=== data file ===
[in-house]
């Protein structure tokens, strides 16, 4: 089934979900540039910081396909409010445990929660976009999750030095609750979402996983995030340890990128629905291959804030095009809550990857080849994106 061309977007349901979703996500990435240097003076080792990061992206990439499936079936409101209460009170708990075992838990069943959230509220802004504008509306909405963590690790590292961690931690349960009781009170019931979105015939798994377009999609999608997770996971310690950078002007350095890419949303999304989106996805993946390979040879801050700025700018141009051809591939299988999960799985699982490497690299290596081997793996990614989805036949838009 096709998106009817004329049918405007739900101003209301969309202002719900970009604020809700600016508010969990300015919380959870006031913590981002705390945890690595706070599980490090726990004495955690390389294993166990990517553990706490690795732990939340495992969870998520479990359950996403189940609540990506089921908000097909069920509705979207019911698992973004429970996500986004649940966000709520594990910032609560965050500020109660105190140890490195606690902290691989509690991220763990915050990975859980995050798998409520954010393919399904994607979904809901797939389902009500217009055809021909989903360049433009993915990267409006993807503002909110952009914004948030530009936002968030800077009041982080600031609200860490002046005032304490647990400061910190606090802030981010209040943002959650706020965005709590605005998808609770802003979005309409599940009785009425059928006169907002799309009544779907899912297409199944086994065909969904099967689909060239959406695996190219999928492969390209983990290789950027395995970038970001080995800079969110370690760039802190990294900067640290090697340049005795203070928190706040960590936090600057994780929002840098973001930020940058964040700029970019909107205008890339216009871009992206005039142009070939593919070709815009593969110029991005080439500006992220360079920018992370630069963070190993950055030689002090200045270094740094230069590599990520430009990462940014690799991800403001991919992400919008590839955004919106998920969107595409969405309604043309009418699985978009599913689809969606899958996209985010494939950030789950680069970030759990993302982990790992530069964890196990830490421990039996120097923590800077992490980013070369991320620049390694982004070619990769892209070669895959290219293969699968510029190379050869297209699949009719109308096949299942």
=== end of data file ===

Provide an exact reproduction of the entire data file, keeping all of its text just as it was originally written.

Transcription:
[in-house]
């Protein structure tokens, strides 16, 4: 089934979900540039910081396909409010445990929660976009999750030095609750979402996983995030340890990128629905291959804030095009809550990857080849994106 061309977007349901979703996500990435240097003076080792990061992206990439499936079936409101209460009170708990075992838990069943959230509220802004504008509306909405963590690790590292961690931690349960009781009170019931979105015939798994377009999609999608997770996971310690950078002007350095890419949303999304989106996805993946390979040879801050700025700018141009051809591939299988999960799985699982490497690299290596081997793996990614989805036949838009 096709998106009817004329049918405007739900101003209301969309202002719900970009604020809700600016508010969990300015919380959870006031913590981002705390945890690595706070599980490090726990004495955690390389294993166990990517553990706490690795732990939340495992969870998520479990359950996403189940609540990506089921908000097909069920509705979207019911698992973004429970996500986004649940966000709520594990910032609560965050500020109660105190140890490195606690902290691989509690991220763990915050990975859980995050798998409520954010393919399904994607979904809901797939389902009500217009055809021909989903360049433009993915990267409006993807503002909110952009914004948030530009936002968030800077009041982080600031609200860490002046005032304490647990400061910190606090802030981010209040943002959650706020965005709590605005998808609770802003979005309409599940009785009425059928006169907002799309009544779907899912297409199944086994065909969904099967689909060239959406695996190219999928492969390209983990290789950027395995970038970001080995800079969110370690760039802190990294900067640290090697340049005795203070928190706040960590936090600057994780929002840098973001930020940058964040700029970019909107205008890339216009871009992206005039142009070939593919070709815009593969110029991005080439500006992220360079920018992370630069963070190993950055030689002090200045270094740094230069590599990520430009990462940014690799991800403001991919992400919008590839955004919106998920969107595409969405309604043309009418699985978009599913689809969606899958996209985010494939950030789950680069970030759990993302982990790992530069964890196990830490421990039996120097923590800077992490980013070369991320620049390694982004070619990769892209070669895959290219293969699968510029190379050869297209699949009719109308096949299942």